Where there’s smoke, there’s fire — or in this case, the Pixies.
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If the “Modfather” hands you one of his all-time favorite albums and tells you to listen, it would behoove you to do so.
Paul Weller helped transform the sound of British rock during the 1970s with his former punk rock-new wave band The Jam and later with The Style Council in the 1980s. When he’s not recording new music on his own (his 13th solo album “A Kind of Revolution” drops May 12) or performing live, you can find him at a record store collecting vinyl like it’s his job. His musical appetite is varied and oftentimes obscure, but always on point, so it’s no surprise a critically acclaimed commercial flop like Odessey and Oracle (misspelling courtesy artist Terry Quirk) is at the top of the tastemaker’s list.
Triple threat. Third time’s the charm. Rule of three. The Holy Trinity. Three-part harmony. 3-D.
America has a lot to thank Sweden for. The Scandinavian land across the Atlantic to the northeast brought us everything from the modern-day zipper and the three-point seatbelt to the TetraPak and ABBA. The neutral European country also introduced us to the dream pop outfit known as The Radio Dept. The band performed to a crowded house at the Black Cat in Washington, D.C. this past Wednesday in support of their new album “Running Out of Love.” It’s the fourth studio album release and their first LP since 2010’s “Clinging to a Scheme.”
“Rock on, roll on, get off, get it on / Be one, be two, be all, be you…”
The Chris Robinson Brotherhood share these guiding words of encouragement on “New Cannonball Rag,” the first single of their latest EP If You Lived Here, You Would Be Home Now, released last November.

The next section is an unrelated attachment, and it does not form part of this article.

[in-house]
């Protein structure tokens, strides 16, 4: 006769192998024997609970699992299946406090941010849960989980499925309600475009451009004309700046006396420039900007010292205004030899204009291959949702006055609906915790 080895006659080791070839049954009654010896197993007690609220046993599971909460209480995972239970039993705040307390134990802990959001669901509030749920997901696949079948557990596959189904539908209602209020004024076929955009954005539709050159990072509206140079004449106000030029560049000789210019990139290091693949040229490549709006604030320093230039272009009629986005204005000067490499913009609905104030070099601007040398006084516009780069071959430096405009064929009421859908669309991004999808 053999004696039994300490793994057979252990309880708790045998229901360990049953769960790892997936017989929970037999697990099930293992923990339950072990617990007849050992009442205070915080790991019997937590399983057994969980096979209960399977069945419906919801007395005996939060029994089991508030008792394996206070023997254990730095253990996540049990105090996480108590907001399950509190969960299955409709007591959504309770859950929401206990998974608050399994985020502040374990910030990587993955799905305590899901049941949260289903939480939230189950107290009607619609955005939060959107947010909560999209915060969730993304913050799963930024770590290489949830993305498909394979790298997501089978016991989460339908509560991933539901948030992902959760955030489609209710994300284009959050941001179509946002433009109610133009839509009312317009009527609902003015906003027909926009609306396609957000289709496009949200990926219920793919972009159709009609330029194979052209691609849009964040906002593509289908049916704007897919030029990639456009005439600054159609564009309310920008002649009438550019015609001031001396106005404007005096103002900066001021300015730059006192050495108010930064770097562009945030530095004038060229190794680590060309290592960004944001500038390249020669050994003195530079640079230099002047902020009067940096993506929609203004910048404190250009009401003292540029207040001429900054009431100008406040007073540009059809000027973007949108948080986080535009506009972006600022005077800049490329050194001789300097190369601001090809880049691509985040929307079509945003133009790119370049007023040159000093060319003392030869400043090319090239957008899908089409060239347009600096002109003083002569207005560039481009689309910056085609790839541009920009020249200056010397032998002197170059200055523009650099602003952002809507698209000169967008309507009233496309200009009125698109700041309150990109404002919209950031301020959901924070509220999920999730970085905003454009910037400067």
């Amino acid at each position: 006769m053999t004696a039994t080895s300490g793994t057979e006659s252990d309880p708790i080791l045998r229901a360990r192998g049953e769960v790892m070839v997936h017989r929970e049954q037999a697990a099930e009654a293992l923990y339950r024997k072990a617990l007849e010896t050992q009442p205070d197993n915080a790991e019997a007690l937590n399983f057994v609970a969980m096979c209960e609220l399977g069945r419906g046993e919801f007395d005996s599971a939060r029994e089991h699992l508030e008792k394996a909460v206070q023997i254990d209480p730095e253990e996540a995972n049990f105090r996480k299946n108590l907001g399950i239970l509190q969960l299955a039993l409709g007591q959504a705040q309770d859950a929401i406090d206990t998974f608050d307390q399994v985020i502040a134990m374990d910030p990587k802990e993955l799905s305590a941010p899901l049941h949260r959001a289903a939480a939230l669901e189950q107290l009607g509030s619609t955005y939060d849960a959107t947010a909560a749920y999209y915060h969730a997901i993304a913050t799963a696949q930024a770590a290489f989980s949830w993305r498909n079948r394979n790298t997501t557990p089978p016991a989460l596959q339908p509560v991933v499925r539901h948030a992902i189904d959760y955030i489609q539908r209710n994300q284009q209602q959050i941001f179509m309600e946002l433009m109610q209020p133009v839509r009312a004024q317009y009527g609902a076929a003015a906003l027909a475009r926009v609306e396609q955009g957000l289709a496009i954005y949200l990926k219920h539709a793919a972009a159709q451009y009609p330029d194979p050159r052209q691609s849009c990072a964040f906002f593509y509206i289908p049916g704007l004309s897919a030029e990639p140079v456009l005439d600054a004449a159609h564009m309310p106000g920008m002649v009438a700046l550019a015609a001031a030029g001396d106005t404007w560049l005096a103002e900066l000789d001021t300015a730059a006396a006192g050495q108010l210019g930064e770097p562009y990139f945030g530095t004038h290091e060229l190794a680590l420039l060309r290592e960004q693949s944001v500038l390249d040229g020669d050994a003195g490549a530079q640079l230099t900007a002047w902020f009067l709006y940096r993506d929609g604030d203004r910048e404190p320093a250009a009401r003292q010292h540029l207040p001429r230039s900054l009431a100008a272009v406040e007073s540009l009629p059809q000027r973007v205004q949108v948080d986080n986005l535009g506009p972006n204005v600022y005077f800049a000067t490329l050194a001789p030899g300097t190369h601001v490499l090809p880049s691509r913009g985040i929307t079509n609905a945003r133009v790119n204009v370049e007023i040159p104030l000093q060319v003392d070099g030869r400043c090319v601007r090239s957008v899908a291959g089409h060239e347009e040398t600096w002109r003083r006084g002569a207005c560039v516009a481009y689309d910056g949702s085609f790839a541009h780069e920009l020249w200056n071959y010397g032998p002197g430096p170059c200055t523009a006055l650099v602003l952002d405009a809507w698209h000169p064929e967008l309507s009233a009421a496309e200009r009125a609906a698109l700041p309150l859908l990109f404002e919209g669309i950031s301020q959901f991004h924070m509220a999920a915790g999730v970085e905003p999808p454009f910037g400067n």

If your live performance is under 35 minutes, you better bring it. Nick Valensi and his new band CRX made every single second count — and then some. They managed to accomplish a similar feat in less time with their debut album, “New Skin,” released October 28 via Columbia Records. Their U Street Music Hall appearance Wednesday, November 16, was part of a several-month tour promoting the record.
Under the cloak of darkness, the 6’4” guitarist stepped onstage with his four bandmates and together they erupted into the power-packed track “On Edge.” All the anticipation and hype suddenly made sense. Like the venerated ’90s Honda model everyone “in your neighborhood tried to steal,” this group of guys named after that sought-after vehicle was absolutely awesome. Their rapid-fire delivery was reminiscent of the Ramones in their heyday and the basement setting couldn’t be more fittingly “alternative.”
“It’s been awhile since we played in D.C. I think, so ah, I remember the first time we played here we played to basically like to the equivalent of this nugget of people right here [points to the crowd packed in front of the stage]. Thank you so much for following the band and coming out,” said Yannis Philippakis.
If the aforementioned lead singer of Foals could stand still, would the music sound just as good? Probably. But that’s not the point of a live show. You can listen to their music on iTunes, YouTube, satellite radio, or any streaming service and you’d never come close to experiencing the way the music literally jumps off the stage and encompasses your entire being.